two squares

I saw this on an Internet message board for a topic relating to events of Libya…

… and an argument against that there Intervention… after a brief that “I’m not really paying attention”, but  tending toward an Isolationist impulse, and a weariness of American military being in firing zones…

“The US didn’t do anything when Trafalgar Square happened.”

This amused me.  She meant Tiananmen Square, surely — of quickly developing Superpower China fame, but just for the sake of Trafalgar Square… what is it?

Trafalgar Square is a square in central London, England. With its position in the heart of London, it is a tourist attraction, and one of the most famous squares in the United Kingdom and the world. At its centre is Nelson’s Column, which is guarded by four lion statues at its base. Statues and sculptures are on display in the square, including a fourth plinth displaying changing pieces of contemporary art. The square is also used as a location for political demonstrations and community gatherings, such as the celebration of New Year’s Eve in London.

Did she have a vague idea of a Square that begins with “T”, look it up on google and have Trafalgar Square pop up?  I think so.

The name commemorates the Battle of Trafalgar (1805), a British naval victory of the Napoleonic Wars. The original name was to have been “King William the Fourth’s Square”, but George Ledwell Taylor suggested the name “Trafalgar Square”.[1]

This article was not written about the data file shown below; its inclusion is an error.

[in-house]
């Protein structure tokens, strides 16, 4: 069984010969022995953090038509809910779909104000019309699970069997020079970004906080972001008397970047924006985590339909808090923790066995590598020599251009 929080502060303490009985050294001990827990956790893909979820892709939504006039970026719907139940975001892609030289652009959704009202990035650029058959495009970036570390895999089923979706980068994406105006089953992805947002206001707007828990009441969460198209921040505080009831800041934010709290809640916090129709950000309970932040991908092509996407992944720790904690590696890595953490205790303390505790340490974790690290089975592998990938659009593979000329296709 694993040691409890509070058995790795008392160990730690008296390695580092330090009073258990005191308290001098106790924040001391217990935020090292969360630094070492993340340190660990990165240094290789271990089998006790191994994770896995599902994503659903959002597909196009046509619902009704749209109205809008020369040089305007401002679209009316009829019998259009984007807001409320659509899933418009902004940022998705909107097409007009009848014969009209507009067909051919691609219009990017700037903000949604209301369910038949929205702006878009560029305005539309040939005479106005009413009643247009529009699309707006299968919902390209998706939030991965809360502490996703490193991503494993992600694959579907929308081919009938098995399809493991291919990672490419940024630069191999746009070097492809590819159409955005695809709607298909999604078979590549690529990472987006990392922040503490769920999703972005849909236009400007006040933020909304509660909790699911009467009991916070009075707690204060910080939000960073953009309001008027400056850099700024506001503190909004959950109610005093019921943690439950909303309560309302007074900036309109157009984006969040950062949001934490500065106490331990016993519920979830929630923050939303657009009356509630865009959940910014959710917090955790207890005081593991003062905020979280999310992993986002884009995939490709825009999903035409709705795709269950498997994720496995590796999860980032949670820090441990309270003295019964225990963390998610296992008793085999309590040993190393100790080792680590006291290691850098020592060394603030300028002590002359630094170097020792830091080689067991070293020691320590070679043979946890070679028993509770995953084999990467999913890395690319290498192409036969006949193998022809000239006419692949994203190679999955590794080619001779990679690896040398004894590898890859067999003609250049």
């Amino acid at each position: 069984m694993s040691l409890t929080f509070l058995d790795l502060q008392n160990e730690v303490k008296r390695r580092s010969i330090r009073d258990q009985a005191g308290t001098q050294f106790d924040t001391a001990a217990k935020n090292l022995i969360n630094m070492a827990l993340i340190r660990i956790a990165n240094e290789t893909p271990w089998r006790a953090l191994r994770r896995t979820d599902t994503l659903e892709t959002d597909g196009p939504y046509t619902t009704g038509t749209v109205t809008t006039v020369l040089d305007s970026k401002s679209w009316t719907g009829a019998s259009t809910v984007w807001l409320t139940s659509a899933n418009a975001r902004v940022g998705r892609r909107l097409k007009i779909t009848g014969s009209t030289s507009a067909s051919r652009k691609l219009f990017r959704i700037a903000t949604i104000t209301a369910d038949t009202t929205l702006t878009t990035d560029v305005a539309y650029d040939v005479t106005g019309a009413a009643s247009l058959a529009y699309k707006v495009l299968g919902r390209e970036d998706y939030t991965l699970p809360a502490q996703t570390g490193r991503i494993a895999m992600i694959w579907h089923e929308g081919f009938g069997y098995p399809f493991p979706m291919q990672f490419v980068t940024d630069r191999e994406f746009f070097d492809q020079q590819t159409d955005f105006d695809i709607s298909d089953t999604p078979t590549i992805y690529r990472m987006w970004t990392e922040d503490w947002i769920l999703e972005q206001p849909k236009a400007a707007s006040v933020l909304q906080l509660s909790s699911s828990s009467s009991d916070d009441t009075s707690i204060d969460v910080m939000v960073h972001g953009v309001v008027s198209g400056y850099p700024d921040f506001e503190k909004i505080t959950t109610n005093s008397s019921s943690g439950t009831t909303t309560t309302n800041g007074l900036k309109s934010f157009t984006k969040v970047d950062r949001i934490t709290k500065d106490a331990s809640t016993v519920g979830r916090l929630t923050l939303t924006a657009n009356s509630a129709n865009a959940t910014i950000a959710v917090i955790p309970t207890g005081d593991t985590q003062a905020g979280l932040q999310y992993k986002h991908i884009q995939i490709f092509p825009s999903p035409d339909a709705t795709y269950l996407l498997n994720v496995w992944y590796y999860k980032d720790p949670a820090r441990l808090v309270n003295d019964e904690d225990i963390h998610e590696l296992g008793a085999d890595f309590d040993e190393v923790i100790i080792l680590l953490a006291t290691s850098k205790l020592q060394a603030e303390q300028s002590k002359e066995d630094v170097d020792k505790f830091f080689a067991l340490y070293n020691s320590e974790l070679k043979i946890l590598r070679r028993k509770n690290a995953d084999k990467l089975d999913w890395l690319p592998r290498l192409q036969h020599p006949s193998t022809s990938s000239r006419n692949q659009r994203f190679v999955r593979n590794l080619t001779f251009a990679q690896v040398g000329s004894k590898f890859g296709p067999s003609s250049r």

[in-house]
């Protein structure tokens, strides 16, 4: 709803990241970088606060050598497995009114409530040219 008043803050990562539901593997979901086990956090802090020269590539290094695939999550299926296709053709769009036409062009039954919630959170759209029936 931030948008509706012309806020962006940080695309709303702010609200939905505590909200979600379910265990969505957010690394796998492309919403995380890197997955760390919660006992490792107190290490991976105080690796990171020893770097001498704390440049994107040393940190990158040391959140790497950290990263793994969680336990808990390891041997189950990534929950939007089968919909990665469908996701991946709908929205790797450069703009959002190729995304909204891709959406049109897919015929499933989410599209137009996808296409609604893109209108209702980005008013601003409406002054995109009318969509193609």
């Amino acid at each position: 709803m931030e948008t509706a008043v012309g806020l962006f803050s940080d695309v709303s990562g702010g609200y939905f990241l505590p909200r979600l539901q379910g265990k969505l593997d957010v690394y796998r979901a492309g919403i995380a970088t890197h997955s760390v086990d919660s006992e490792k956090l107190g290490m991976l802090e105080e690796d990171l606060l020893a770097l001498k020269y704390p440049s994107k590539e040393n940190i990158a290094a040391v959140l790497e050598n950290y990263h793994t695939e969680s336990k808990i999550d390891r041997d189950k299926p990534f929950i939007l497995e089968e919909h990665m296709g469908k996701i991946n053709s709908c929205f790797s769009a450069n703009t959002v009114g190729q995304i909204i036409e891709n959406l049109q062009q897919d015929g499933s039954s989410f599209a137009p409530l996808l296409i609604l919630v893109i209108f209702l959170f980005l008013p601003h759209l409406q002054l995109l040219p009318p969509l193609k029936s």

I agree.  It’s a good thing America didn’t intervene in the Battle of Trafagalar and the whole Napoleonic Wars.  Or is this referring to one of these incidents?

By March of the year Nelson’s column opened, the authorities had started banning Chartist meetings in the square. A general ban on political rallies remained in effect until the 1880s, when the emerging Labour movement, particularly the Social Democratic Federation, began holding protests there.

On “Black Monday” (8 February 1886), protesters rallied against unemployment; this led to a riot in Pall Mall. A larger riot (called “Bloody Sunday“) occurred in the square on 13 November 1887.

One of the first significant demonstrations of the modern era was held in the square on 19 September 1961 by the Committee of 100, which included the philosopher Bertrand Russell. The protesters rallied for peace and against war and nuclear weapons.

There are, of course, more current and relevant examples that would have made her point than… well, both the events at Tiananmen Square, and the events at Trafalgar square… no need to drap Bertrand Russell into this.

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